Move to place government records online falls short, critic says

Thursday, July 30, 1998

A bill that aims to provide the public with better and easier access to government documents does not go far enough, a citizen activist testified
Wednesday before a Senate committee.


Gary Ruskin, director of a congressional reform group called the Congressional Accountability Project, told the Senate Committee on Rules and Administration that although the Government Publications Reform Act “makes small positive steps” to reform the manner in which government information is distributed to the public, “the measure is seriously flawed.”


“Though it rings with lofty rhetoric, it would do little to help citizens obtain the most important federal government documents,” Ruskin said. “In fact, some sections of the bill could make it harder for citizens to gain access to the written work product of their federal government.”


Under the proposal, U.S. courts would be required to make all federal court decisions available to the public via the Internet through a searchable database rather than leaving people the option of visiting law libraries or subscribing to high-priced computer-assisted legal research services such as Lexis-Nexis and Westlaw.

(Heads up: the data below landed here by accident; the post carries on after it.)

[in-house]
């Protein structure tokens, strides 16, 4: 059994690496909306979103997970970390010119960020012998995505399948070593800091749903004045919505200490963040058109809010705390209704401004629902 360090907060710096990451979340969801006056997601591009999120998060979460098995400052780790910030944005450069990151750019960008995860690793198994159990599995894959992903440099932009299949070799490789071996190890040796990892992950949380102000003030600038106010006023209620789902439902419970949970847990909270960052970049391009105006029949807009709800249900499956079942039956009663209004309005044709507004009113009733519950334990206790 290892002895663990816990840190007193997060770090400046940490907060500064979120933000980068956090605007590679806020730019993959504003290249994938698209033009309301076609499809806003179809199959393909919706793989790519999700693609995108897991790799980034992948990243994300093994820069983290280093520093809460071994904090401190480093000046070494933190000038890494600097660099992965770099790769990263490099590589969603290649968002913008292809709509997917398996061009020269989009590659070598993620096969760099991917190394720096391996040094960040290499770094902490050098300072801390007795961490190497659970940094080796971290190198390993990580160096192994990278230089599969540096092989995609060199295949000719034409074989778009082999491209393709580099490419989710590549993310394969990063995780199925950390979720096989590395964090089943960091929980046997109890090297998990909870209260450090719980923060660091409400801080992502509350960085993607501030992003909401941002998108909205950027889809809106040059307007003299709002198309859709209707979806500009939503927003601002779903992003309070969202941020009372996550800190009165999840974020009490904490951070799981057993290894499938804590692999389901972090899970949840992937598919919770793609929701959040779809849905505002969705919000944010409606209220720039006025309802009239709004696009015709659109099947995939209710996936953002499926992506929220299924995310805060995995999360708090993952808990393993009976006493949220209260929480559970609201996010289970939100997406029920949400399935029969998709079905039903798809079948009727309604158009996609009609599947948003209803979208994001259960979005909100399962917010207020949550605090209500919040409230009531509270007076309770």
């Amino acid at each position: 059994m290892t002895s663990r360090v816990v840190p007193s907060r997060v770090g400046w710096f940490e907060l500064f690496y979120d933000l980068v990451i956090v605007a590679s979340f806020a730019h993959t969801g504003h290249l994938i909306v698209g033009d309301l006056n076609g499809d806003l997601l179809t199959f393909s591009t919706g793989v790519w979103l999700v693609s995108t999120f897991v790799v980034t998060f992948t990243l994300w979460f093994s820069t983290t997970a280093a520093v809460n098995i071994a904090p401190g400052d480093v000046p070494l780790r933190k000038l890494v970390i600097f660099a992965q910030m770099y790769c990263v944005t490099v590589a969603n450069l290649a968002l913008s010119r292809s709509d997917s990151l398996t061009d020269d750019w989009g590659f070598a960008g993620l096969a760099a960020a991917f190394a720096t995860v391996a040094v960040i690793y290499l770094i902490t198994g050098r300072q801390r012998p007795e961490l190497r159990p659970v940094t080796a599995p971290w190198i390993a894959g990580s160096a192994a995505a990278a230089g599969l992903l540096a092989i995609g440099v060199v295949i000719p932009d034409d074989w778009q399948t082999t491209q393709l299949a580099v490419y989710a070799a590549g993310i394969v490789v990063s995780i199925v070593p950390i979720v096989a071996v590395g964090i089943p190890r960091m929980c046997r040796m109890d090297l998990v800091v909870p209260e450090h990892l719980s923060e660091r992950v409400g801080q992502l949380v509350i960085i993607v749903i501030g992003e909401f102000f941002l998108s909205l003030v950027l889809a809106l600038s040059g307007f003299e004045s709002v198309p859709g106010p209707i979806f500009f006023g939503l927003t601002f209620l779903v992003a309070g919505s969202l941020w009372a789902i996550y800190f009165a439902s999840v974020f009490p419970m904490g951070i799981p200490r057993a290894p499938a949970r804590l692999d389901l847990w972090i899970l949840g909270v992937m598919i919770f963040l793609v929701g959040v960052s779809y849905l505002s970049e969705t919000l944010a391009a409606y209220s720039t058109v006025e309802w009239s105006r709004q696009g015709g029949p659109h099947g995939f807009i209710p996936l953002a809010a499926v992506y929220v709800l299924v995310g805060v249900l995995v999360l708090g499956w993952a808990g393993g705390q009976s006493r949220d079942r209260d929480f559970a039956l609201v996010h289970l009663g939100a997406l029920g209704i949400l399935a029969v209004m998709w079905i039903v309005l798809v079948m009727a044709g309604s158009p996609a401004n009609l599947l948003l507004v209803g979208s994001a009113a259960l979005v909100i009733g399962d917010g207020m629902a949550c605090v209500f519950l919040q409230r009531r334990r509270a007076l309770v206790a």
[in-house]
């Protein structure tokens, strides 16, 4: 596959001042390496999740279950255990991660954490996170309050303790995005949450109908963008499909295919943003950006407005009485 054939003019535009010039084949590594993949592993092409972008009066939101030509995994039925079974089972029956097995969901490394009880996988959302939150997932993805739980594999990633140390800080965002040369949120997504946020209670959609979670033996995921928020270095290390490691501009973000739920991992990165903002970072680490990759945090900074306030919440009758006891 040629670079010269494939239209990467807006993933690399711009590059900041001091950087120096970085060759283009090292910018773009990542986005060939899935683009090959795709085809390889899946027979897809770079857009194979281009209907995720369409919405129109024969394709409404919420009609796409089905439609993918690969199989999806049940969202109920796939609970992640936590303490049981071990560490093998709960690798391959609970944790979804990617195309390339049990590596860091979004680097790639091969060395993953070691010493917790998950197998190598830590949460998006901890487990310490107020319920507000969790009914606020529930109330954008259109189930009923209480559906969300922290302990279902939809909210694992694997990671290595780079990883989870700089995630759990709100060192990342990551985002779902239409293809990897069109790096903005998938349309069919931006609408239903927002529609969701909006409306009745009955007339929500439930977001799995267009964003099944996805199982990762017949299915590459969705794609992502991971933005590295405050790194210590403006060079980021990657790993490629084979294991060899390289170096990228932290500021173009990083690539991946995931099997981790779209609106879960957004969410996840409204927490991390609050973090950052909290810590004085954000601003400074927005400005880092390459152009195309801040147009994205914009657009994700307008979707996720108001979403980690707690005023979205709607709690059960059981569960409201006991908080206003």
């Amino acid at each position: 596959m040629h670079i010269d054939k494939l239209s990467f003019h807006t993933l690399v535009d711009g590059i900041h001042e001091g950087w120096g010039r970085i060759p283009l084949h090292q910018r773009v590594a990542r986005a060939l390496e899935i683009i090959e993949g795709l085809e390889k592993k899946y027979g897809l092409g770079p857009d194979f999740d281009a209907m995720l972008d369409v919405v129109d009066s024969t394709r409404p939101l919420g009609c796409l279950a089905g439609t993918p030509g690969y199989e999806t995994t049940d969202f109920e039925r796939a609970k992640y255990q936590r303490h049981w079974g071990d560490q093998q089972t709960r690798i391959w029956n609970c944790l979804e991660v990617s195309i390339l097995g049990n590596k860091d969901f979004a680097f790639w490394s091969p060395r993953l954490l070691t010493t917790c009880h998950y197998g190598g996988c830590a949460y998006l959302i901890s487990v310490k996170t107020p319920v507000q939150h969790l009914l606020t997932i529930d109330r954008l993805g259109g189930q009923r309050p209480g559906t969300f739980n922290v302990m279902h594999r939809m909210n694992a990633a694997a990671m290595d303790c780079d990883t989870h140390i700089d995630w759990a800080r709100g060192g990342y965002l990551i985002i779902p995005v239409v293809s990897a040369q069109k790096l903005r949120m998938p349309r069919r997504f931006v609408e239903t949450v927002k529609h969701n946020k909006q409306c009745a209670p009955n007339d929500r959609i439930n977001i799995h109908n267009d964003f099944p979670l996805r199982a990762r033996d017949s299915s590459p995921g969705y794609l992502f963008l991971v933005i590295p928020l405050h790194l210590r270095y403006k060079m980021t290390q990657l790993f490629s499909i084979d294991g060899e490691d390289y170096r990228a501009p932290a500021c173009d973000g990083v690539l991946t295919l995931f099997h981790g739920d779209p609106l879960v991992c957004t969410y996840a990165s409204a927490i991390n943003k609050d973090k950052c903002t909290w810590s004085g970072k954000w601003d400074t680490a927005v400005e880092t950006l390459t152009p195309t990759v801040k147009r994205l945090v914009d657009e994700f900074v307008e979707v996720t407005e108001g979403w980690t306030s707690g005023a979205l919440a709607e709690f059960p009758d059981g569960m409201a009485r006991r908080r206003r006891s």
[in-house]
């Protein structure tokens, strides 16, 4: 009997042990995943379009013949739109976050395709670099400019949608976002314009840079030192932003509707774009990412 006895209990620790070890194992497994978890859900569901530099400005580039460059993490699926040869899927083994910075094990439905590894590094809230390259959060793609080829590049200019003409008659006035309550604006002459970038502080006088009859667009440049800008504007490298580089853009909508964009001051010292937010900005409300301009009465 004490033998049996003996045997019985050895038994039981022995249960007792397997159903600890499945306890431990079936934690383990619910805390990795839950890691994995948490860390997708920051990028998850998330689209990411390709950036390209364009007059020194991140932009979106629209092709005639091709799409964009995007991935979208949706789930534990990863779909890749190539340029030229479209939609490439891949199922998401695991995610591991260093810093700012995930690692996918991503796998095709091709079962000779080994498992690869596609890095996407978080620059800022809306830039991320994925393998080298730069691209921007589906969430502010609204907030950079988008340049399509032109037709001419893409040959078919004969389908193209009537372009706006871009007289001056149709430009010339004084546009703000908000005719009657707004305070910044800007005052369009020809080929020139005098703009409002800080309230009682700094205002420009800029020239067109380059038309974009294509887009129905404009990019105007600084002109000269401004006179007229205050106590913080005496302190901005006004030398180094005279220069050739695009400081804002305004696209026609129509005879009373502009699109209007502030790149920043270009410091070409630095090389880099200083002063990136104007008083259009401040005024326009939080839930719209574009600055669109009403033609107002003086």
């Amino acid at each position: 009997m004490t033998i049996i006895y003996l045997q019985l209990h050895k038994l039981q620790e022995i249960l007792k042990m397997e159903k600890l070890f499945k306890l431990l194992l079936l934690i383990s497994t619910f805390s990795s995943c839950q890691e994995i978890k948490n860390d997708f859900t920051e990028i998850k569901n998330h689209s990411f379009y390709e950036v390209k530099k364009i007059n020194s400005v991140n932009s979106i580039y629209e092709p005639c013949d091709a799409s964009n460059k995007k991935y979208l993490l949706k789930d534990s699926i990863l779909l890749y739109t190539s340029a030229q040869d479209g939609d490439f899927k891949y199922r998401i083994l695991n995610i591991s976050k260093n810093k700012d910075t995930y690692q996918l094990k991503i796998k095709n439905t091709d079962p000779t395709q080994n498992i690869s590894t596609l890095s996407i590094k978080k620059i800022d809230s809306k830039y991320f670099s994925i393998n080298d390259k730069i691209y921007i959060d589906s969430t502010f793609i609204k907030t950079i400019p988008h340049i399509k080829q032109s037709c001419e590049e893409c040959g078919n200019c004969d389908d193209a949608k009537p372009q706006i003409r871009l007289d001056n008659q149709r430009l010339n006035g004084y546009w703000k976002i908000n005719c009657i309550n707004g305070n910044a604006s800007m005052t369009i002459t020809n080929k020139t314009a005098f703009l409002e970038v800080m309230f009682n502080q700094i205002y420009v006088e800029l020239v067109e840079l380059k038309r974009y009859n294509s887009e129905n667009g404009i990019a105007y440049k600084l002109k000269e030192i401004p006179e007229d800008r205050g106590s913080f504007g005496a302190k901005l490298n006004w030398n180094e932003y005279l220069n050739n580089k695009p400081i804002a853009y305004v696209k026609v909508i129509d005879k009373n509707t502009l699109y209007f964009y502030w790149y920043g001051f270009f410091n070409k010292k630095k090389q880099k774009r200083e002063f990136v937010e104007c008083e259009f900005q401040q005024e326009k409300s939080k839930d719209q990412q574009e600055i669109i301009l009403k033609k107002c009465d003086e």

The measure would also make the decisions available at no charge to libraries.


Ruskin told the committee that S. 2288 should require the government to post on the Internet some more important federal documents such as the texts of bills and amendments, voting records, hearing records, reports and other materials drafted by the Congressional Research Service, a division of the Library of Congress.


Ruskin said that the bill “is basically a joke. It's ridiculous. We're almost in the 21st century, and we can't put these things on the Internet.


“For folks who actually want to figure out what our federal government does, it doesn't do much for us,” said Ruskin.


Sen. Wendell Ford, D-Ky., is a sponsor of the legislation.


The bill's purpose is ensure “that the American people are informed of the actions of their trustees so that they can, in turn, inform us of their will,” Ford said. “It is time to reform the system and bring it into the 21st century so that both government, and the American people … can be served … through enhanced information.”


According to Ford's press secretary, no date is scheduled for a committee vote on the measure.